There are those who will say this is sour grapes, that I’m just unhappy that my beloved Braves got beat by a team that finished 14 games behind them in the regular season. That this is a classic case of, if you don’t like the outcome then attack the process. And they’d be absolutely right. The same thing happened in 1997, the first year of the Wild Card, when the second-place Florida Marlins beat the division-winning Braves and eventually won the World Series. What was the point of the regular season if a second-place team was actually champion? The wild card teams have gone on to win the World Series 6 other times in the 25 years since then—the Angels in 2002, the Marlins again in 2003, the Red Sox in 2004, the Cardinals in 2011, the Giants in 2014, and the Nationals most recently in 2019. Those teams were at least the best of the second-place teams.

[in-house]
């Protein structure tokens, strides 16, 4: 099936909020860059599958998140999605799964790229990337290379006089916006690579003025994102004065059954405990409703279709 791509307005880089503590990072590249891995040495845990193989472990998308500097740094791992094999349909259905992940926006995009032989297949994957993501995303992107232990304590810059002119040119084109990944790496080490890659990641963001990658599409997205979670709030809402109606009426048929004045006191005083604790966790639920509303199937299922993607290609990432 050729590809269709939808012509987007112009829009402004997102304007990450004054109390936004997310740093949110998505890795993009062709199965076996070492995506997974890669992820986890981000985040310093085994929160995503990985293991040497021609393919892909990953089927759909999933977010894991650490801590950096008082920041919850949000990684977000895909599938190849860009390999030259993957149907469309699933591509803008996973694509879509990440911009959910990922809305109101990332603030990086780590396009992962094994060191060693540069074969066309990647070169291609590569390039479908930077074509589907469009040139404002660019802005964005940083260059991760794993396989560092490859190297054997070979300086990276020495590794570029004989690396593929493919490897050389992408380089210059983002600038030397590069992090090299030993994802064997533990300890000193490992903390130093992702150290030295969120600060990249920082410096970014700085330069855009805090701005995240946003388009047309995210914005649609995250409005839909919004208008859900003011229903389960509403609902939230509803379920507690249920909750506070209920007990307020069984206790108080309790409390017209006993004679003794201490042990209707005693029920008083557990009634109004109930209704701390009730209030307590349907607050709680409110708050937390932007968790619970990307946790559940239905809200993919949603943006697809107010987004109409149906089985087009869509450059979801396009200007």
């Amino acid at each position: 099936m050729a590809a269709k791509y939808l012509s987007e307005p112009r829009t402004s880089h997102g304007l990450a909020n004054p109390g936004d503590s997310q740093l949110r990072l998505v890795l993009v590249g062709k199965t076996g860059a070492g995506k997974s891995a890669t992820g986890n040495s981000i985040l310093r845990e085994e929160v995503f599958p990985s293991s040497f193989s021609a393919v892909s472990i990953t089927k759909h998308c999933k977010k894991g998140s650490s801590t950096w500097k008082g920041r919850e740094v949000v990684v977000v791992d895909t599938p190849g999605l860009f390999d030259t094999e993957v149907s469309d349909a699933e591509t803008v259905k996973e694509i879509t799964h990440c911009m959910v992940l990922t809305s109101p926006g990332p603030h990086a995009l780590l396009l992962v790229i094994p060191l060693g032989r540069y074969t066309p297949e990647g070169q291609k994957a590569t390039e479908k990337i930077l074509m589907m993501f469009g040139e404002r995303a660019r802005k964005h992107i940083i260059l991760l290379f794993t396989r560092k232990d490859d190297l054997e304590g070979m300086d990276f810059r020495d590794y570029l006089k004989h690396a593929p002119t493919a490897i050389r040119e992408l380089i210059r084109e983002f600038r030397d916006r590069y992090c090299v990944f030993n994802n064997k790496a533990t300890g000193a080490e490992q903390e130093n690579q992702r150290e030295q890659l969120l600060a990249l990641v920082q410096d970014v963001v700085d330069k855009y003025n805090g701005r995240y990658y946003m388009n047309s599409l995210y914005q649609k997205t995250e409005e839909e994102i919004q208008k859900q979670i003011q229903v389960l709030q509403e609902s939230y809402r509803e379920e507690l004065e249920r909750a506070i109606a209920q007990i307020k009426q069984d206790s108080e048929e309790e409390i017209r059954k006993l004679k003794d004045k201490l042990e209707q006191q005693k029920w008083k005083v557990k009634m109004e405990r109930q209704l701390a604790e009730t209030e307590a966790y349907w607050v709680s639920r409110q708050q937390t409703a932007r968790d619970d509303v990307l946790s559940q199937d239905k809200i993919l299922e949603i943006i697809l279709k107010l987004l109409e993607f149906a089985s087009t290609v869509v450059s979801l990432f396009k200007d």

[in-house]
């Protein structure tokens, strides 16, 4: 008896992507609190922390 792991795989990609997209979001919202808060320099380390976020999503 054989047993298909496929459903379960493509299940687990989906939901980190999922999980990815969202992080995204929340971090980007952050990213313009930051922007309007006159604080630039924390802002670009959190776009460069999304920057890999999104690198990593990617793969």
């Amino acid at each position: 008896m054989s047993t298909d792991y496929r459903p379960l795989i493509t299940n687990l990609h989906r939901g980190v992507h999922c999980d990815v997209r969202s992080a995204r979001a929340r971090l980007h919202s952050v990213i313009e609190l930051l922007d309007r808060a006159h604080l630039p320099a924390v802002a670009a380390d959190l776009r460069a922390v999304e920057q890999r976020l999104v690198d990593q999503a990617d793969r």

And I’m well aware that the Braves won just one more game last year than the Phillies did this year. The difference, of course, is that last year’s Braves were NL East division champions, not 3rd-place finishers. Beyond that, though, their stories are remarkably similar—nobody picked the Braves to win anything last year or to get past the mighty Dodgers or the Astros, but they got hot just when they needed to. It all came together in the playoffs, as it has this year for the Phillies. Clearly getting hot for a few weeks is more productive than killing yourself to win a division title that is relatively meaningless in the new baseball universe.
It would be very unsporting of me to say that I hope that the American League champion (and AL West division winning) Houston Astros destroy the third-place Phillies in the World Series that starts on Friday, just to maintain the order of the baseball universe. Very unsporting. So, I’ll just leave it to your imagination as to what I might be wishing for in this series. If the Phillies win, they will indeed be World Series champions, if not the best team in baseball. I’ll leave it at that.
Waiter, I’ll have one order of grapes—and please make them very, very sour.